Travelling to Argentina and checking out the sights in Mendoza? This guide will give you everything you need to know about visiting the city, from getting to and from the airport, to the music that’ll get you in an Argentinian mood, to the cool local events you should check out.
Unfortunately, there are no public transit options available from the airport, so you’ll have to hire a private driver, known as a remis. Vehicles — including public taxis — entering the airport area are only permitted to wait for 15 minutes. Only certified cars, such as remises, are permitted to stay longer, which means if you wish to take a public taxi, you’ll have to call for one to come; however, the remis system is safe and reliable and every driver is registered, so there’s no need to secure alternate arrangements.
All remises have a set price for every destination, but be sure to agree to the rate before you leave. If you’re heading downtown, the cost will be about ARS 150 (approximately USD 11). To Chacras and other places will cost about ARS 250 to 300 (USD 18 to 22). Mendoza’s airport is very small, so no need to hang around and browse — just get your luggage and leave!
Public transit: Public transport in Mendoza is the cheapest option. The bus service can be a bit tricky since there are multiple lines and there are no public signs communicating where they go. To find your way, ask your hotel concierge or a local contact for pointers before trying to ride the system. A regular ticket around the city is ARS 4 (USD 0.30). Going to Chacras, Luján, or Maipú will cost up to ARS 7 (USD 0.50). If you choose to visit Maipú, then you can take the subway — a cheap and easy option.
You’ll need to get a bus card, and you can get one in candy shops (or from kiosks) around the city. The card cost is ARS 10 (USD 0.75) and you can charge as much credit as you want. The transit system runs from 8am to 11pm for almost every line.
Taxi: Taxis are always metered and the fare depends on where you’re going, but a short ride will cost about ARS 50 while a longer one could cost about ARS 150. Taxis are generally safe, but if you’re staying in a hotel, you can ask the concierge to call one for you. You can also hail them on the street, although they may sometimes cost a bit more. But because Mendoza is a great city for walking, try to walk around as much as you can rather than jumping in a car. You’ll really only need a taxi if you’re going beyond the city or out at night.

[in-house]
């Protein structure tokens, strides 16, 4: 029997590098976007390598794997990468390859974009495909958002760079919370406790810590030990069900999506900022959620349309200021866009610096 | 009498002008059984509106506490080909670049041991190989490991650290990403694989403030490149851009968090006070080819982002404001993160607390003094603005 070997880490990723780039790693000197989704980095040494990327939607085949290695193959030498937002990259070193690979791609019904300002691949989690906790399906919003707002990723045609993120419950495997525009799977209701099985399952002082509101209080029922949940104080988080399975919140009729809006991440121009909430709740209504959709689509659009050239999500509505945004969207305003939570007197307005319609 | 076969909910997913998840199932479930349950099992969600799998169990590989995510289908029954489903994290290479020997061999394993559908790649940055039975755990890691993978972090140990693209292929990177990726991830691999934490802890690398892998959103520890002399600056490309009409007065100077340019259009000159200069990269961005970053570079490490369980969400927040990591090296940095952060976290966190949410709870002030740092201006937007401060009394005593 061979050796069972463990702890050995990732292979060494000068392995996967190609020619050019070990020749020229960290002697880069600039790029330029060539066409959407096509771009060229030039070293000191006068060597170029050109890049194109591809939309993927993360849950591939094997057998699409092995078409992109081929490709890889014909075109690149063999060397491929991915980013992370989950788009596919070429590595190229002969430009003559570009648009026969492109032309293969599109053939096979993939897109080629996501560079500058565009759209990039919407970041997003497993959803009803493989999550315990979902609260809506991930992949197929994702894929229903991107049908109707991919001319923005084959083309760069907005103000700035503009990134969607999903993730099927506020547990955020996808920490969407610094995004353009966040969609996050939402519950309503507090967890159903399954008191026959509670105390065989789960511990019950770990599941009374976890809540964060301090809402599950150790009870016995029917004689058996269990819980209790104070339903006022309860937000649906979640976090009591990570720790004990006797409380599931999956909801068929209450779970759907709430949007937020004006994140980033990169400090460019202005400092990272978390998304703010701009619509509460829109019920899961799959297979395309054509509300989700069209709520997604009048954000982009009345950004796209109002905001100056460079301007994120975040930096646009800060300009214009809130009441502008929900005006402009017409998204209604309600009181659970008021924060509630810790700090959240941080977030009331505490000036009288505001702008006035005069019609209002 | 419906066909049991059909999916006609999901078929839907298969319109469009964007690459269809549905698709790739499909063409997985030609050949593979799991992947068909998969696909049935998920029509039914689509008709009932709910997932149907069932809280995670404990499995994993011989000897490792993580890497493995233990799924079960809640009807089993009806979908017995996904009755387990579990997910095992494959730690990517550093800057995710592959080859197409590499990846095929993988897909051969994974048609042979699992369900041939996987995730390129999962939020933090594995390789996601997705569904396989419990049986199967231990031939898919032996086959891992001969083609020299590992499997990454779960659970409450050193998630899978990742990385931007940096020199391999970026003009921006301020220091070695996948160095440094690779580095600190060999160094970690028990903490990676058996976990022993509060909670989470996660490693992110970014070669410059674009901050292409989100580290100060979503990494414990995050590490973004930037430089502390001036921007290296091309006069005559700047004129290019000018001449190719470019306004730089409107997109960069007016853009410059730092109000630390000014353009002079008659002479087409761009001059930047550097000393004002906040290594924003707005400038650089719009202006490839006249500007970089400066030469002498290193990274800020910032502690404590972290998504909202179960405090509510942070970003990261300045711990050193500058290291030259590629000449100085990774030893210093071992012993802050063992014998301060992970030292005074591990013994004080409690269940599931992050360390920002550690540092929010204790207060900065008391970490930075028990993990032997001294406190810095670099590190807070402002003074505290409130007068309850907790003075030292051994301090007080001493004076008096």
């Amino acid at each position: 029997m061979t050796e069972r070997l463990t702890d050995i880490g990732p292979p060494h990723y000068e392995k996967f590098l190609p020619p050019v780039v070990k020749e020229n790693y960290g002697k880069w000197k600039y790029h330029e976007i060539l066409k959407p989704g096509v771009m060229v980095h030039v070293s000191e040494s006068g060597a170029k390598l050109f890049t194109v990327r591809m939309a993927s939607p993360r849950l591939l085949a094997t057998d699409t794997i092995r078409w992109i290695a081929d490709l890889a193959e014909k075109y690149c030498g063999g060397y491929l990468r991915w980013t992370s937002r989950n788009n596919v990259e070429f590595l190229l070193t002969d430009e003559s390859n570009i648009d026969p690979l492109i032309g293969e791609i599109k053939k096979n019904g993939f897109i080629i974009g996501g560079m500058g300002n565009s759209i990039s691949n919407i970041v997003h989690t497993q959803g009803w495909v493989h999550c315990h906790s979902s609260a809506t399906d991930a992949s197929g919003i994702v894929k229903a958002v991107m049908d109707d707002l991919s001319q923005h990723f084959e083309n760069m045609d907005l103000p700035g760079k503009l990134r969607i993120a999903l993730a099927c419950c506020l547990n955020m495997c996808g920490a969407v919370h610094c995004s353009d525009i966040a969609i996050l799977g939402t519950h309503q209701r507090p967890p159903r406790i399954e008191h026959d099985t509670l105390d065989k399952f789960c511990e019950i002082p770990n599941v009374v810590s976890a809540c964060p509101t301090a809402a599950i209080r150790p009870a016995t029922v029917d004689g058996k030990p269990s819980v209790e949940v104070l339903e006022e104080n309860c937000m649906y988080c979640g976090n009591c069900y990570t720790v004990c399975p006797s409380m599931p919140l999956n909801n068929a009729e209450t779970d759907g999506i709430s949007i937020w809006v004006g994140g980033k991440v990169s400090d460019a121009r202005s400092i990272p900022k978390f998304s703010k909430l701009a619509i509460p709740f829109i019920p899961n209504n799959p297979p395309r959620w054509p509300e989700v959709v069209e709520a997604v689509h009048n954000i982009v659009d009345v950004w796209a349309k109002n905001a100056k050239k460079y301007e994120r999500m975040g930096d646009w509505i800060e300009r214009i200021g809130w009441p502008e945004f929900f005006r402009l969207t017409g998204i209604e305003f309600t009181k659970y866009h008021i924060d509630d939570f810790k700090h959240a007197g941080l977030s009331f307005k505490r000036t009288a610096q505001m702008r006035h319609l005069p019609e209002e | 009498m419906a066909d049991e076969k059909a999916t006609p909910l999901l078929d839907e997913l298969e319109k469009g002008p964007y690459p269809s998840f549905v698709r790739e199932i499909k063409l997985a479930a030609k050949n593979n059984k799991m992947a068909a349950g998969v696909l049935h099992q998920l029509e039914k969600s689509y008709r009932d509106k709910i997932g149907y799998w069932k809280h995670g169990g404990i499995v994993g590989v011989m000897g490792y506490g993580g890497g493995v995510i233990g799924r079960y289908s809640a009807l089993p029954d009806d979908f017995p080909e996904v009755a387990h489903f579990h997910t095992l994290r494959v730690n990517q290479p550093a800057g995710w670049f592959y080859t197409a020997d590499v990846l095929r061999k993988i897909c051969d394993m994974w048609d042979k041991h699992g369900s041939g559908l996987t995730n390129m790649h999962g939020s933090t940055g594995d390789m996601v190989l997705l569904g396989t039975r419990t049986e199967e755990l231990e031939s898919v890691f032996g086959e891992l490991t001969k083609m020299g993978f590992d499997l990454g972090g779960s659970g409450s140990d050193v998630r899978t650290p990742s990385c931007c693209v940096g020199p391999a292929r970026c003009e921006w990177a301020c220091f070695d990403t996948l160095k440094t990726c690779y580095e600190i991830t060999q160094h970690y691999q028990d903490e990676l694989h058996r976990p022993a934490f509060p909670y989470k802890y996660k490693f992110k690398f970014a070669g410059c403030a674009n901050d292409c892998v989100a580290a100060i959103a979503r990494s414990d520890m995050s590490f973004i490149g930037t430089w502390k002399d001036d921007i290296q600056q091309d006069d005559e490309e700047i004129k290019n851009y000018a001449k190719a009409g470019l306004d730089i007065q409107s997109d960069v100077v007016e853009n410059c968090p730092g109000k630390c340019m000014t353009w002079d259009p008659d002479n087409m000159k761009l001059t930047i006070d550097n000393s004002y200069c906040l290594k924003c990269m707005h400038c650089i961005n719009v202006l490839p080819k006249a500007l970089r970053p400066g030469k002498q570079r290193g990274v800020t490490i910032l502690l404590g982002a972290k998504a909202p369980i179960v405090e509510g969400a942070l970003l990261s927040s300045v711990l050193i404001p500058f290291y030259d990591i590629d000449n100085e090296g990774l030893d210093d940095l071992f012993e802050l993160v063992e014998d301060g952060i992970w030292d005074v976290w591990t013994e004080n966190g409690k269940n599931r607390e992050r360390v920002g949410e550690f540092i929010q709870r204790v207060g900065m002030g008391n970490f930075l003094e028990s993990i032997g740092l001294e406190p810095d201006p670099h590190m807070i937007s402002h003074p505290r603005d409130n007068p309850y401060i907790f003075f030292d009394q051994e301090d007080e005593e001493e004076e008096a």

Walking: It’s safe to walk Mendoza’s streets, and it’s also a great way to get to know the city. Avoid walking around at night outside the tourist areas (Belgrano, Villanueva, Sarmiento, and Civit streets are safe, as well as around those streets).
Trole: For a bit of history, hop on the old electric bus, the “Trole”, which goes around the city. It’s Mendoza’s most traditional bus and is totally safe. Like with the regular bus line, you’ll need a bus card.
Culture junkies should time their visit to coincide with the Vendimia Grape Harvest Festival, which begins the first week of March. National Geographic has declared it the second largest harvest festival on the planet — last year more than 700,000 people came out to celebrate. During the festival, locals celebrate the grape harvesting season and wine-making culture with traditional food, folk shows, live performances by Latin American stars, and parades. You can buy tickets online from the government website, and they cost about ARS 250 (USD 18).
Between June and August, hit the ski hills! It costs about USD 50 for a day pass, and you can book lift tickets online for Las Leñas, the biggest ski resort in South America with over 40 runs. Who doesn’t want to brag about skiing or snowboarding the Andes?!
Check out some local scenery with a viewing of Seven Years in Tibet, which wasn’t actually filmed in Tibet, but in the Andes of Mendoza Province.
Get a listen for local music with Que no Pare, which was the promotional song for the 2015 Vendimia (Harvest Festival), performed by local artists.
While the book A Good Year, by Peter Mayle, doesn’t take place in Argentina, it represents a lot of the history that Mendoza, as a wine region, stands for — with a European touch, just like Mendoza.